• soreness in the right hypochondrium;
  • yellowness of the skin;
  • sweating;
  • chills.

With the progression of the disease, critical damage to the internal organs and death can occur. Chronization of the process is fraught with the development of insufficiency of the liver and kidneys.

Migratory phlebitis

Migratory phlebitis is an allergic pathology that relates to systemic vesiculitis. Often occurs against a background of autoimmune diseases, at risk are young men.

As a rule, the veins of the legs or arms become inflamed.

It begins with the symptoms of superficial phlebitis: thickened cords appear, the skin acquires a reddish tint, tissue swelling forms, and pain appears.

Foci of lesion migrate: changes occur alternately, in some cases simultaneously in different vessels, for example, on the arm and leg. The general condition often remains satisfactory, with the exception of a slight increase in temperature. In case of damage to several veins, weakness, fatigue appears.

With phlebitis of the penis, swelling of the tissues spreads to the foreskin and scrotum, a painful seal in the form of a strand on the back is found, the penis is in a state of half-erection.

As a rule, the disease responds well to therapy.

However, if you do not consult a doctor on time, cicatricial complications can occur, leading to residual puffiness, which you will not be able to get rid of.

Phlebitis on the face is manifested by redness of the skin, later this area darkens, becomes brown, then turns pale. The danger of this form is the proximity of the affected veins to the brain.

With mechanical trauma to the vein during catheterization, post-injection phlebitis may develop. Above the inflamed vessel, the skin acquires a red tint, becomes painful, edema is detected. The veins in the hand are dilated. Soreness extends to the entire arm, up to the shoulder, mobility is limited.

The likelihood of developing postinjection inflammation of the vein depends largely on the health worker performing the injection or dropping. There is a scale for assessing phlebitis, with the help of which the condition of the skin area on the arm after the catheter is determined.

If pathological changes of varying severity are detected, the nurse follows an algorithm of actions to prevent the progression of inflammation. Soreness is the main symptom of phlebitis of the upper extremities and treatment consists in the appointment of analgesics.

Cerebral phlebitis is an inflammation of the veins of the brain due to a purulent process on the face. The main symptoms: headache and increased blood pressure. Against the background of the progression of the disease, general weakness increases, neurological manifestations join in: confusion, insomnia, fainting, and speech impairment.

Complications of phlebitis

In the absence of timely treatment, phlebitis complications develop. The most dangerous consequence is thrombosis followed by a clot. Moving along the vascular bed, thrombotic masses can reach the pulmonary artery and cause its blockage.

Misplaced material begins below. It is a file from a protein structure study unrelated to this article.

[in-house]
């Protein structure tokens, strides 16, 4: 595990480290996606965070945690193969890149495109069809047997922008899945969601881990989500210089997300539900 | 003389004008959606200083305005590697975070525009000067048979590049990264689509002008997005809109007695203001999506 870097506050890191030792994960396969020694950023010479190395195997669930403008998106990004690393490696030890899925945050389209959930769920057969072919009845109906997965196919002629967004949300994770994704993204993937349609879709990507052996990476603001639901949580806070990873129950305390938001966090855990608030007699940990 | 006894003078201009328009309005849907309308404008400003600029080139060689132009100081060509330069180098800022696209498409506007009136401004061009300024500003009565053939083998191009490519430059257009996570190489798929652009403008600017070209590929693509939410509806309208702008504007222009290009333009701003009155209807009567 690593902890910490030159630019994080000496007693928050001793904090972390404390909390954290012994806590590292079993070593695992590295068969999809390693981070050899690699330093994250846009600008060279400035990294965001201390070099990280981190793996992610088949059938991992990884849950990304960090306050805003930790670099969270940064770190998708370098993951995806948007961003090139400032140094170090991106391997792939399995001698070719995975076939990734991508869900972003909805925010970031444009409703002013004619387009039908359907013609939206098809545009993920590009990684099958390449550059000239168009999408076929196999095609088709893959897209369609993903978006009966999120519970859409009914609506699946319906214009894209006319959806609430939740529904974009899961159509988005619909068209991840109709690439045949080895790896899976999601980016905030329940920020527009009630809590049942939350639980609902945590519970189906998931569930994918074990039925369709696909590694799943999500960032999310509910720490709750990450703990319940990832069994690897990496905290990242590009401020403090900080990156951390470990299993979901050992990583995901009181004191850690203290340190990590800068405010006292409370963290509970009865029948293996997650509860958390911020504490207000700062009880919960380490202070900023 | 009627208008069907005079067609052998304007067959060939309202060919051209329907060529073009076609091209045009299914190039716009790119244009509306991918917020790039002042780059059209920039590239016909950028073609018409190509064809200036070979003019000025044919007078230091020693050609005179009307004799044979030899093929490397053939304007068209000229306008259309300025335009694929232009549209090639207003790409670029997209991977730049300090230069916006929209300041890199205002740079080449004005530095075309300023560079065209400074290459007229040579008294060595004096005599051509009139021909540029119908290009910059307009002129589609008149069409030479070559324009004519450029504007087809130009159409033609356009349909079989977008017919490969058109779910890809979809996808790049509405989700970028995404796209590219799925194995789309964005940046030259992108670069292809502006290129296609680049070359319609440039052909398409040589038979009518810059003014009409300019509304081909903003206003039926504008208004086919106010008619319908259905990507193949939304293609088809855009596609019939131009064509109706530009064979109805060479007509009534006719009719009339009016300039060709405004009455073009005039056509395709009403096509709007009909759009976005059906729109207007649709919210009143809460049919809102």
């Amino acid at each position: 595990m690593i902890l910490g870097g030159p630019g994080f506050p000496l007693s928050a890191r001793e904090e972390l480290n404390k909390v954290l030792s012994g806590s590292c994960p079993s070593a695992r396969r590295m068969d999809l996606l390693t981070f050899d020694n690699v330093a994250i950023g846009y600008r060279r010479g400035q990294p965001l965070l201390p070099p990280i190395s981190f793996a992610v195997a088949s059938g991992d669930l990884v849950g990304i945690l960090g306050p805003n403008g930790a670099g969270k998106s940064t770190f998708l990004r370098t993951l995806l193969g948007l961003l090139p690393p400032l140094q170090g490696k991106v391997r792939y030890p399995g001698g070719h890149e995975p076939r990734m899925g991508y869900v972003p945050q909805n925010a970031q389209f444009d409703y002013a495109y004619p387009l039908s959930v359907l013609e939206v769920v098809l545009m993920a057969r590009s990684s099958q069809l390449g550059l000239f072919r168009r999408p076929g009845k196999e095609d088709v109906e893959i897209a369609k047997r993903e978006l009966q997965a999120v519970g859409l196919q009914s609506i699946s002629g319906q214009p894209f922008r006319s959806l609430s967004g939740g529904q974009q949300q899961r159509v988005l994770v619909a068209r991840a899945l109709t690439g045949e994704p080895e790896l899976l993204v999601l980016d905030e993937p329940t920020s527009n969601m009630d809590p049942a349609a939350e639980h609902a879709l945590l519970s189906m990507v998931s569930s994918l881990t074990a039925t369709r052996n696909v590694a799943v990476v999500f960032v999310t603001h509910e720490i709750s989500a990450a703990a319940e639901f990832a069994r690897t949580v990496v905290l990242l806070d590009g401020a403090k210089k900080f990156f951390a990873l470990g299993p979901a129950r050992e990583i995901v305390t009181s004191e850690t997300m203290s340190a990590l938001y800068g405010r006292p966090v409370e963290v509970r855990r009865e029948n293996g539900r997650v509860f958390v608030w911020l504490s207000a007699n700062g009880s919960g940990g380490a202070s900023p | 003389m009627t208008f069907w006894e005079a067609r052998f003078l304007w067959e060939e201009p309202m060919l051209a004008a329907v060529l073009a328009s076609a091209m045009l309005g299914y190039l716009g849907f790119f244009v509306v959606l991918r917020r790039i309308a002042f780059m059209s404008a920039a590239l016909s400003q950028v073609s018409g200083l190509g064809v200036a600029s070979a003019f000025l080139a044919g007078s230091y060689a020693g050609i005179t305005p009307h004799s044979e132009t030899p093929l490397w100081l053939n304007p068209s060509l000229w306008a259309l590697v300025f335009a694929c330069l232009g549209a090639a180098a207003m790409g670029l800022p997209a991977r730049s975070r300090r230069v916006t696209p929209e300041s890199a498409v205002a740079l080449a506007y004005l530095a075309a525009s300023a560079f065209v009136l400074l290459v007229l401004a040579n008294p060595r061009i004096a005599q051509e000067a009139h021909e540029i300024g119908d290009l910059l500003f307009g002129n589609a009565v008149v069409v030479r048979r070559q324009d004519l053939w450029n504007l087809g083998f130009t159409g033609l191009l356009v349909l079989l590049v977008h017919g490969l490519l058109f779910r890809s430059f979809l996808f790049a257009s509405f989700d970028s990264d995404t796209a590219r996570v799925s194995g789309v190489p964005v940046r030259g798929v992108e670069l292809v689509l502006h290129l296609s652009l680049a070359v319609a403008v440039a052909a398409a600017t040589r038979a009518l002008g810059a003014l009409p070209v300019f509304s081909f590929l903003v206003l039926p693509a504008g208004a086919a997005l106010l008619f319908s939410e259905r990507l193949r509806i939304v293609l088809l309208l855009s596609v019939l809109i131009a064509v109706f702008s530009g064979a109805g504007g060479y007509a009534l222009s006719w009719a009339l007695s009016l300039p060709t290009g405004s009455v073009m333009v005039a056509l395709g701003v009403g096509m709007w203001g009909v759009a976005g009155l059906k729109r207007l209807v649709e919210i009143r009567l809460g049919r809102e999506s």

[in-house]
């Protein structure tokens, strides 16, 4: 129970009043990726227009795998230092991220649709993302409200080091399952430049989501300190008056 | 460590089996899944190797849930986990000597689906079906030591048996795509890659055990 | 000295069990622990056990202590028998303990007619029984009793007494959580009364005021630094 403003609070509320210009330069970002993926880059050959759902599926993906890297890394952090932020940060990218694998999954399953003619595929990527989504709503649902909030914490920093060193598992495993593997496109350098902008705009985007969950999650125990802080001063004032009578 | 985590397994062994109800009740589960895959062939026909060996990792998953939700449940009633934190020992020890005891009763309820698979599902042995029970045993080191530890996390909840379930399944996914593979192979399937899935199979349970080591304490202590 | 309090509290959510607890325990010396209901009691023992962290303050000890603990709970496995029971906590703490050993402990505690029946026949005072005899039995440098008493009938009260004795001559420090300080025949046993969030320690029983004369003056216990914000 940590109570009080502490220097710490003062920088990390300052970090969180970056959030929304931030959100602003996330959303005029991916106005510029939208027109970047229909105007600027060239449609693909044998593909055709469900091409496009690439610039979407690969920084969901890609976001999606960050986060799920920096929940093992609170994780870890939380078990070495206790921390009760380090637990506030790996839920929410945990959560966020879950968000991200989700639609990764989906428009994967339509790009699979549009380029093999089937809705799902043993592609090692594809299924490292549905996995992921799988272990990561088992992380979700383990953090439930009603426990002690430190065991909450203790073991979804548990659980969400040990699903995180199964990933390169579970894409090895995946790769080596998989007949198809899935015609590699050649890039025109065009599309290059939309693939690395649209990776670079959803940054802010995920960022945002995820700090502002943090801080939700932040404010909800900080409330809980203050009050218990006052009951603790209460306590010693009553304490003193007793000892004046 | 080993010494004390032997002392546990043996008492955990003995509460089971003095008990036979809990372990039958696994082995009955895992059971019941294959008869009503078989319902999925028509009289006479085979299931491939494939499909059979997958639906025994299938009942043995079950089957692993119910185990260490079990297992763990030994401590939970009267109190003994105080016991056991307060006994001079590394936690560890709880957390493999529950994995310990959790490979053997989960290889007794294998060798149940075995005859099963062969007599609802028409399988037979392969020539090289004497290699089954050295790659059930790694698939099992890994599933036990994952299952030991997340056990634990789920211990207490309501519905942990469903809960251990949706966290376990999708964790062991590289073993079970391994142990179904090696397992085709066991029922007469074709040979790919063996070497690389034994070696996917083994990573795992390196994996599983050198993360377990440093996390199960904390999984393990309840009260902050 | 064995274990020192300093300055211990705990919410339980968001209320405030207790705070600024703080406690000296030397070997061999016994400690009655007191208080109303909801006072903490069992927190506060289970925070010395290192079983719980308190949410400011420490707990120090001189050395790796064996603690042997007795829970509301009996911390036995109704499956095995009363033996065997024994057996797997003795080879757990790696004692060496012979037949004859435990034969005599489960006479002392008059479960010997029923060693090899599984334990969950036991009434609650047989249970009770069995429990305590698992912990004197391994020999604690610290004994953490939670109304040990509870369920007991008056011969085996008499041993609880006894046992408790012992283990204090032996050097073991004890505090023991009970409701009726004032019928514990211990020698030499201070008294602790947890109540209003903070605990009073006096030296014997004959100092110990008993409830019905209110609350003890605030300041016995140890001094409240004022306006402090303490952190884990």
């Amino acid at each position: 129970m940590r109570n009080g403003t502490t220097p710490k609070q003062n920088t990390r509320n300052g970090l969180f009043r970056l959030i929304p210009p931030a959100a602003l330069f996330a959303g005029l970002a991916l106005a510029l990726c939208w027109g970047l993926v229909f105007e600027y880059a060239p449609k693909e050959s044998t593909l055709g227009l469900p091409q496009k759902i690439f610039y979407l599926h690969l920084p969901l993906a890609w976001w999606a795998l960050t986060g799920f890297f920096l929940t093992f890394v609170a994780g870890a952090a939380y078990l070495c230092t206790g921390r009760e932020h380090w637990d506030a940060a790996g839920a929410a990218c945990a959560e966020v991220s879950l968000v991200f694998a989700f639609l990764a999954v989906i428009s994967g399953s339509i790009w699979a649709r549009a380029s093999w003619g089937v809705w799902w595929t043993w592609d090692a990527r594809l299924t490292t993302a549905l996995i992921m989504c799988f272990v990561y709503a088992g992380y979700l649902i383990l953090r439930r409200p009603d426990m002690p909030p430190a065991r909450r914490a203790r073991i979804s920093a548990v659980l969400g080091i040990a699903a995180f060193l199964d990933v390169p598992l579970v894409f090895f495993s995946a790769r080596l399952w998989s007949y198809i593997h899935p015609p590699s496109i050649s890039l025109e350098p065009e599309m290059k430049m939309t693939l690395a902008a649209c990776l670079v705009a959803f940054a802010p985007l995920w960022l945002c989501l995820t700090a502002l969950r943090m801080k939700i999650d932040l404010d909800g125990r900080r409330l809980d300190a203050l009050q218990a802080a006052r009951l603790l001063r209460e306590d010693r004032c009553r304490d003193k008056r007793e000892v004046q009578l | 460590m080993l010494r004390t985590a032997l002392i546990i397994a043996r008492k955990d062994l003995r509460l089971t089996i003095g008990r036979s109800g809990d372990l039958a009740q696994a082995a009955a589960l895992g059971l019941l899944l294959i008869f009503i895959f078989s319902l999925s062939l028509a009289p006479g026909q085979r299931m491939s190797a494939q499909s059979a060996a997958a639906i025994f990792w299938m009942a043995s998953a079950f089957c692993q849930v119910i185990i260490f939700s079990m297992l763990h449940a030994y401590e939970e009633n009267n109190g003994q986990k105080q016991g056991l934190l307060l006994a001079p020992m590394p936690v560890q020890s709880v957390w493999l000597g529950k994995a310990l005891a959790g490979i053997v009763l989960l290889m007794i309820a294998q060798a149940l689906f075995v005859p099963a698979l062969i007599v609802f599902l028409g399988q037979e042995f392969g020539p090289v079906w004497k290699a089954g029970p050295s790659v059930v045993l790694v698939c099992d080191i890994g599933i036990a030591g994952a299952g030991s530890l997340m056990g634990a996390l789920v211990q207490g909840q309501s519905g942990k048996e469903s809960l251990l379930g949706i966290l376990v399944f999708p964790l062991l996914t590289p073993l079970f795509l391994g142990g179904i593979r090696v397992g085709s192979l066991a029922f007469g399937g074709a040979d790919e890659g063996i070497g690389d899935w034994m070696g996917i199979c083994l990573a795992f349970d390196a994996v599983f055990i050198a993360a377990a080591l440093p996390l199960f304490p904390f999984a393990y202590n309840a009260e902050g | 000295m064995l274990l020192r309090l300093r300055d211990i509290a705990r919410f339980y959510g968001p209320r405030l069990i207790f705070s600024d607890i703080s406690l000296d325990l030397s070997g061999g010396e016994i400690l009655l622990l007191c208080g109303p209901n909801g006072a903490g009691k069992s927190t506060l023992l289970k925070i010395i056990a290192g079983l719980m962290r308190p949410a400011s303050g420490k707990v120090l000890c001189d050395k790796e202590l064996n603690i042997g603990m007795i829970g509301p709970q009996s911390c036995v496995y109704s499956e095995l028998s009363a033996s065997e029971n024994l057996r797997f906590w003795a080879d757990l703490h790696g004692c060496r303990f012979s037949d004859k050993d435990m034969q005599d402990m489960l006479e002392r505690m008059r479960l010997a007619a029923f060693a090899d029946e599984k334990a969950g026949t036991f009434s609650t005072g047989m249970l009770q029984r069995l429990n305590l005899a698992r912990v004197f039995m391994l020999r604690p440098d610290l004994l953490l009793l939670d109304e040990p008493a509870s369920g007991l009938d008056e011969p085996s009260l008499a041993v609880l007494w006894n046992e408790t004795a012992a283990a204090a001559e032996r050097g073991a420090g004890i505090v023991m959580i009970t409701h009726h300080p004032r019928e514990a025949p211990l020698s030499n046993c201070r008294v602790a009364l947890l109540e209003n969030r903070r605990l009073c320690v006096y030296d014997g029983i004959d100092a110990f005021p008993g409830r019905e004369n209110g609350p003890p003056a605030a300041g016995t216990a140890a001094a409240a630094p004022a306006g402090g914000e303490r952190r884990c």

• Tela;
  • thrombosis;
  • vascular insufficiency;
  • abscess.


If there are complaints of pain, reporting along the vein, the appearance of seals, the patient should consult a specialist. Diagnosis of phlebitis is often not difficult and is based on complaints and examination of the patient. To obtain detailed information about the nature of the disease and its severity, a comprehensive examination is performed.

Measures for the diagnosis of phlebitis:

  • clinical blood tests: general, coagulogram, prothrombin index determination, thromboelastogram;
  • duplex vein scan;
  • Ultrasound of the internal organs;
  • contrast phlebography;
  • phlebomanometry;
  • computed tomography with contrast;
  • phleboscintigraphy.


The goals of therapy: restoration of blood circulation, prevention of complications. If superficial phlebitis of the lower extremities is detected, treatment on an outpatient basis is allowed, if deep veins or vessels of the internal organ are affected, the patient is sent for hospitalization, since there is a risk of complications.

  • painkillers;
  • drugs from the NSAID group (Ibuprofen, Ketoprofen);
  • anticoagulants in the form of ointments (based on Heparin);
  • phlebitis ointments based on phlebotonics (Troxevasinum);
  • drugs to improve trophism (Actovegin);
  • antiplatelet agents (Aspirin);
  • antibiotics (with bacterial etiology of the disease);
  • antihistamines (with an allergic nature, pathologists – Suprastin);
  • if thrombosis is detected, injections of anticoagulants are prescribed.

The choice of the drug, the dosage regimen and the duration of the course are carried out by the doctor individually for each patient.

In the treatment of inflammation of the veins, physiotherapy shows good results:

  • infrared radiation stimulates blood circulation and metabolism in tissues, improves tissue regeneration and reduces pain;
  • phototherapy improves blood flow, dilates blood vessels, reduces edema;
  • acupuncture is effective in the initial stage and for the treatment of a chronic form;
  • magnetotherapy improves blood circulation, normalizes the condition of the venous wall, reduces blood viscosity;